Bird-of-the-day to the Worm-eating Warbler with runner-up to the Black-throated Green Warbler. A great day of spotting new migrants for the spring! The updated spring warbler list is included below.

One last note: I have discovered that this month now marks the month with the greatest number of blog posts to date, surpassing March 2014! This is, of course, partially due to an unhappy reason, a greater amount of time due to the pandemic, but thinking positively, the pandemic has also allowed me to enjoy the wonders of spring migration to an even fuller extent than usual. And we are not even close to peak migration yet!

Good birding,
World Life List: 1114 Species

Spring 2020 warbler list:

1. Ovenbird
2. Worm-eating Warbler BONUS RARITY: North Pond, April 28
3. Louisiana Waterthrush: DuPage County, April 4
4. Northern Waterhthrush: North Pond, April 28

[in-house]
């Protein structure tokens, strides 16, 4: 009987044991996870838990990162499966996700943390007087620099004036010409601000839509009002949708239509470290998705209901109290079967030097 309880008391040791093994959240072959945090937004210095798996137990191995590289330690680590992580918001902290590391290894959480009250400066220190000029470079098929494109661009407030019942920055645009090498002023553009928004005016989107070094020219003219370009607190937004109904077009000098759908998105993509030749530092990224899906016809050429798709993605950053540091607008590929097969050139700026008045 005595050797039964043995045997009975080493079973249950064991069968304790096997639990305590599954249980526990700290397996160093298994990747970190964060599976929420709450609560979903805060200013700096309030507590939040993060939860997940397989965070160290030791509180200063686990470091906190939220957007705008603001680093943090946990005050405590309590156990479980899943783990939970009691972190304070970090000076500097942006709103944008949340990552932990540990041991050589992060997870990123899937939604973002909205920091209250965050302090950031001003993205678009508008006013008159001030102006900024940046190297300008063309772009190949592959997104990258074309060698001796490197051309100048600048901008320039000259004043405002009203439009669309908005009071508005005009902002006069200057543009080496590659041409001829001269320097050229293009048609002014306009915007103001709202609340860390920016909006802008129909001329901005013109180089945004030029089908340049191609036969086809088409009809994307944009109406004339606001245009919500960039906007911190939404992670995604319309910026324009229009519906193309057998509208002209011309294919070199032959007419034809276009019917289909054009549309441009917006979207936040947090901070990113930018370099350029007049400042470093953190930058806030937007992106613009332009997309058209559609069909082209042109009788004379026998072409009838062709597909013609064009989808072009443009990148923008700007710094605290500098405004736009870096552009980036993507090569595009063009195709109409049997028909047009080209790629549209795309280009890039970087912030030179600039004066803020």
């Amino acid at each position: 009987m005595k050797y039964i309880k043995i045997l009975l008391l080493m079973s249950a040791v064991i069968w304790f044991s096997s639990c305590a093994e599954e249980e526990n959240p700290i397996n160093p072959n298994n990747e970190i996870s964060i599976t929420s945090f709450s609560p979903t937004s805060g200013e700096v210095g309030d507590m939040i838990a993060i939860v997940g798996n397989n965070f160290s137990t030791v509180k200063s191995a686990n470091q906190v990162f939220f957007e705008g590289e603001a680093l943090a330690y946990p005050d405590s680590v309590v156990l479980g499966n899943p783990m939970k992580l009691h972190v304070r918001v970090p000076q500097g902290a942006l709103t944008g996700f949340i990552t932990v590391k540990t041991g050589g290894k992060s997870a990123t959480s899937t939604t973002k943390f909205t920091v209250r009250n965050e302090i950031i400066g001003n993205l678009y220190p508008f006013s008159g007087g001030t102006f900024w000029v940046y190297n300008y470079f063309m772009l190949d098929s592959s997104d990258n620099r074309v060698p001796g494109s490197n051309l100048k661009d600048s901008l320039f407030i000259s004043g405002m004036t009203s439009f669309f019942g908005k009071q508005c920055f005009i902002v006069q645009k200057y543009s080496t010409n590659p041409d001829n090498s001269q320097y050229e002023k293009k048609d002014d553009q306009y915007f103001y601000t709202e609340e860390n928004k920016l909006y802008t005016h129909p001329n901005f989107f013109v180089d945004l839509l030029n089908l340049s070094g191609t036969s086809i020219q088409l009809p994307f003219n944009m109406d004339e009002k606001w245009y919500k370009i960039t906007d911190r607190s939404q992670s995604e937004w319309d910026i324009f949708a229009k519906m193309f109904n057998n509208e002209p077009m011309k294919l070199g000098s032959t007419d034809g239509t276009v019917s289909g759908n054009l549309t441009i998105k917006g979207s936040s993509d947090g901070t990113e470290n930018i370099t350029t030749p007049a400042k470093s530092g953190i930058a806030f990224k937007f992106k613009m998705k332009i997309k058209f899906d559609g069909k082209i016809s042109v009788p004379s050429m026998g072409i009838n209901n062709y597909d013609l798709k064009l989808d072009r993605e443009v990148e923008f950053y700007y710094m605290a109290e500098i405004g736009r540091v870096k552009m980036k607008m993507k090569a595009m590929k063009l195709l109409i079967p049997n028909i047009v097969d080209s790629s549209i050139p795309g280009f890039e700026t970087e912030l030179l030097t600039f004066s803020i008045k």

5. Golden-winged Warbler
6. Blue-winged Warbler
7. Black-and-White Warbler: North Pond, April 28
8. Prothonotary Warbler
9. Tennessee Warbler
10. Orange-crowned Warbler: Oak Park alley, April 24
11. Nashville Warbler: Hegewisch Marsh, April 27
12. Connecticut Warbler
13. Mourning Warbler
14. Kentucky Warbler
15. Common Yellowthroat: North Pond, April 28
16. Hooded Warbler
17. American Redstart
18. Cape May Warbler
19. Cerulean Warbler
20. Northern Parula
21. Magnolia Warbler
22. Bay-breasted Warbler
23. Blackburnian Warbler
24. Yellow Warbler
25. Chestnut-sided Warbler
26. Blackpoll Warbler
27. Black-throated Blue Warbler
28. Palm Warbler: Big Marsh, April 27
29. Pine Warbler: Waterfall Glen Forest Preserve, April 18
30. Yellow-rumped Warbler: Thatcher Woods, April 4
31. Yellow-throated Warbler
32. Townsend’s Warbler BONUS RARITY: Deer Grove Forest Preserve, April 17
33. Black-throated Green Warbler: Gillson Park, April 28
34. Canada Warbler
35. Wilson’s Warbler

Posted by skwclar 18:11 Archived in USA